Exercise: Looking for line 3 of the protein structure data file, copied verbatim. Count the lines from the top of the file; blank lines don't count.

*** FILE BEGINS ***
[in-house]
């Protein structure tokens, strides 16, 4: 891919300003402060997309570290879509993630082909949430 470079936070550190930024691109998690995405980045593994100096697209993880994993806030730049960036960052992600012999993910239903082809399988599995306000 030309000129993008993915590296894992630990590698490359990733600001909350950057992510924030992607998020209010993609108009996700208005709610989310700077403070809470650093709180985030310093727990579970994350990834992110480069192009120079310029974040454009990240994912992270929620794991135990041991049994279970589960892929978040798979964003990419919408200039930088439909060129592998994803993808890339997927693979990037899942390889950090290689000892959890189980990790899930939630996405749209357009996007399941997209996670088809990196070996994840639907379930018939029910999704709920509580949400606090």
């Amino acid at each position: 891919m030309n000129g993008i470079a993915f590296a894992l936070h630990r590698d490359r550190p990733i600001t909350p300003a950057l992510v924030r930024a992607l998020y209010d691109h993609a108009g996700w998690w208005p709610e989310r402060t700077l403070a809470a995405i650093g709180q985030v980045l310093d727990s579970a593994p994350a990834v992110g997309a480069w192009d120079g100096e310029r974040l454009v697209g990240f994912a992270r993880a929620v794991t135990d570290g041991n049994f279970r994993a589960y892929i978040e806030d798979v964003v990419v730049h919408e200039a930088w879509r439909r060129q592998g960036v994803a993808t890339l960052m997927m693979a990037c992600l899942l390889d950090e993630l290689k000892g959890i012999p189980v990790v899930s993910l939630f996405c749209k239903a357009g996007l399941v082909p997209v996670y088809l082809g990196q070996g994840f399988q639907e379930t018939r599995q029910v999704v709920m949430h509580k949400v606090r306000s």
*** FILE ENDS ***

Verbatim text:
């Amino acid at each position: 891919m030309n000129g993008i470079a993915f590296a894992l936070h630990r590698d490359r550190p990733i600001t909350p300003a950057l992510v924030r930024a992607l998020y209010d691109h993609a108009g996700w998690w208005p709610e989310r402060t700077l403070a809470a995405i650093g709180q985030v980045l310093d727990s579970a593994p994350a990834v992110g997309a480069w192009d120079g100096e310029r974040l454009v697209g990240f994912a992270r993880a929620v794991t135990d570290g041991n049994f279970r994993a589960y892929i978040e806030d798979v964003v990419v730049h919408e200039a930088w879509r439909r060129q592998g960036v994803a993808t890339l960052m997927m693979a990037c992600l899942l390889d950090e993630l290689k000892g959890i012999p189980v990790v899930s993910l939630f996405c749209k239903a357009g996007l399941v082909p997209v996670y088809l082809g990196q070996g994840f399988q639907e379930t018939r599995q029910v999704v709920m949430h509580k949400v606090r306000s």